Puttin’ on The Ritz

Interview by Alastair Bland |
Culinary Personalities

When and where did you first begin to cook? What dishes did you first attempt?
I began cooking for family and friends at the age of 14. My parents would get home from work late and I would be waiting impatiently. I thought to myself, “I can cook like they do.” So, I started by making fresh pastas and bread. That was my beginning, then I developed a passion for grilling and slow braises. After learning from trial and error, I was eventually able to prepare a homemade meal—and impress my parents, too.

Was there a person in particular who got you interested in cooking?
My mother, for sure. She taught me the importance of home cooking at an early age. Nothing was store-bought or pre-prepared. Her values resonated even when my friends were going to fast food chains.

Have you explored many styles of cooking? What is your favorite sort of cuisine to prepare?
Having the opportunity to travel and visit some great restaurants, I’ve worked with many amazing chefs from abroad. Their tastes and traditions have inspired my own cooking style and continue to do so. Also, the cooking scene is so diverse and exciting in San Francisco that it encourages me to try new techniques and ingredients.

I have a personal affinity for Japanese cuisine and culture. The country’s approach to food seems to be the purest I have come across. I have traveled to Japan a couple of times and I love walking through the markets.

Which ingredients do you especially enjoy working with?
Seafood has always been a passion of mine. You can do so much with certain fish—serve it raw, lightly marinate it, or even grill a fillet. Good seafood preparation lends itself to great food and wine pairings, which is something that we take very seriously at the restaurant.

Would you consider yourself a stylistic purist? Or do you enjoy blending elements of different culinary styles?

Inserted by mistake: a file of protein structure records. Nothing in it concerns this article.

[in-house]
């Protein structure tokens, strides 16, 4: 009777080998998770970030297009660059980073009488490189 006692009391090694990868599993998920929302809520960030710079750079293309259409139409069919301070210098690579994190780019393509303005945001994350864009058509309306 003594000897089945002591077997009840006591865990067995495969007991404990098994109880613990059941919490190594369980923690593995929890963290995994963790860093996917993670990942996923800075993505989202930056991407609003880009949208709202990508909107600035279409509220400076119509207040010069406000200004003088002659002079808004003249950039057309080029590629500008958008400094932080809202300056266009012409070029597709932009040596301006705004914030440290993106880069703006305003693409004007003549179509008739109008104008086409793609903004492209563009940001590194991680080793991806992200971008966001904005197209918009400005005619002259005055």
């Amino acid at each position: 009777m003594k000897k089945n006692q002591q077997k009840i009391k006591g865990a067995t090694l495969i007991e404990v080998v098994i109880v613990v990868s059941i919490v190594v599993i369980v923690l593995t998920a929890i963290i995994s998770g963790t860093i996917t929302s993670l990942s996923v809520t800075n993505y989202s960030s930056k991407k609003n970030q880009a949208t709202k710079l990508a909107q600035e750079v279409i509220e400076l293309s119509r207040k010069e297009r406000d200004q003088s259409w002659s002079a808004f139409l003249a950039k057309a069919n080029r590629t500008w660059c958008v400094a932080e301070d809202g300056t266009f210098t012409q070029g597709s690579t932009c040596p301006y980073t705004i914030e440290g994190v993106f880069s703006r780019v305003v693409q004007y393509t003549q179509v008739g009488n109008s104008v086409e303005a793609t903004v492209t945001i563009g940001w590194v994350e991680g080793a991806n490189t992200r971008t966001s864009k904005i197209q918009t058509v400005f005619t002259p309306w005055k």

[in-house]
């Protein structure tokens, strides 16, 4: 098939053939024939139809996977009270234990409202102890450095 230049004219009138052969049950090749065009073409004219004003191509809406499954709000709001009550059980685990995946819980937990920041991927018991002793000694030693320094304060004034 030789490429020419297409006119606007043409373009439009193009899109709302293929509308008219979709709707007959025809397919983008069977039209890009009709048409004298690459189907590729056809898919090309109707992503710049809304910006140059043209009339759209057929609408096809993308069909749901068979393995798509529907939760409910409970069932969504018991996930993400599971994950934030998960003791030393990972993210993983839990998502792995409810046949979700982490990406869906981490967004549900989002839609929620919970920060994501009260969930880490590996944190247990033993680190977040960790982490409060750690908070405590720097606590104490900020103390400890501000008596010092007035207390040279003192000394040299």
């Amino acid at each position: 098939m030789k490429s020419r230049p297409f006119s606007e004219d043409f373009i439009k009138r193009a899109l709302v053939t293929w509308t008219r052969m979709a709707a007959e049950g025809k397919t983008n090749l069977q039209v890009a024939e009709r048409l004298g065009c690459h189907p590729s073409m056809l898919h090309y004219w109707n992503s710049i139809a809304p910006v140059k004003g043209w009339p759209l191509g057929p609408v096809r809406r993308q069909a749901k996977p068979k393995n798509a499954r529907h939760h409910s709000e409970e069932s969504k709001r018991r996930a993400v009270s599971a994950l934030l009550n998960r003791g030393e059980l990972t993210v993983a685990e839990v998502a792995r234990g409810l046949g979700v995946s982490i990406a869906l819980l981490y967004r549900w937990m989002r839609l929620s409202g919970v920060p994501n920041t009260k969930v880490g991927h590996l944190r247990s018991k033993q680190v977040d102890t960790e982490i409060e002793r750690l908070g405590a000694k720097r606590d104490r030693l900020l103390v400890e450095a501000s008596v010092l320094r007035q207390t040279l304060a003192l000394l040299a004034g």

I believe that simple is better. The most important elements are the ingredients—you must find products that are at the peak of freshness and flavor. Only then can you truly take a “pure” approach to food.

What are your signature dishes at The Ritz?
It’s a little too early to say. The local markets will determine the dishes we offer, but we do have an amazing pizza on the menu right now that features black cod, local nettles, and yuzu, as well as a steamed bun with fried boneless chicken feet, fresh grapefruit, and black bean sauce.

What else sets Parallel 37 apart from the SF restaurant crowd?
We find the best local ingredients and create fun, original, tasty dishes. I try to create an environment where the cooks are constantly learning about the products, why certain combinations work, and how to cook in season. That might sound silly, but there are so many restaurants that have good food, but with a little sea salt, or a squeeze of fresh orange or cider vinegar, the dishes really explode with flavor.

How does cooking in a restaurant compare to cooking at home? Do you prepare other types of food in your own kitchen?
I tend to cook more comfort food when I’m at home—Salt-Crusted Sea Bass and a Peking-Style Bird are always fun. Being with friends and family and a great bottle of wine is my idea of a good time.

As a professional chef, what is your favorite part of the job?
I really enjoy working with people. Having team members who are excited about learning and taking cooking to the next level makes my job fun and interesting.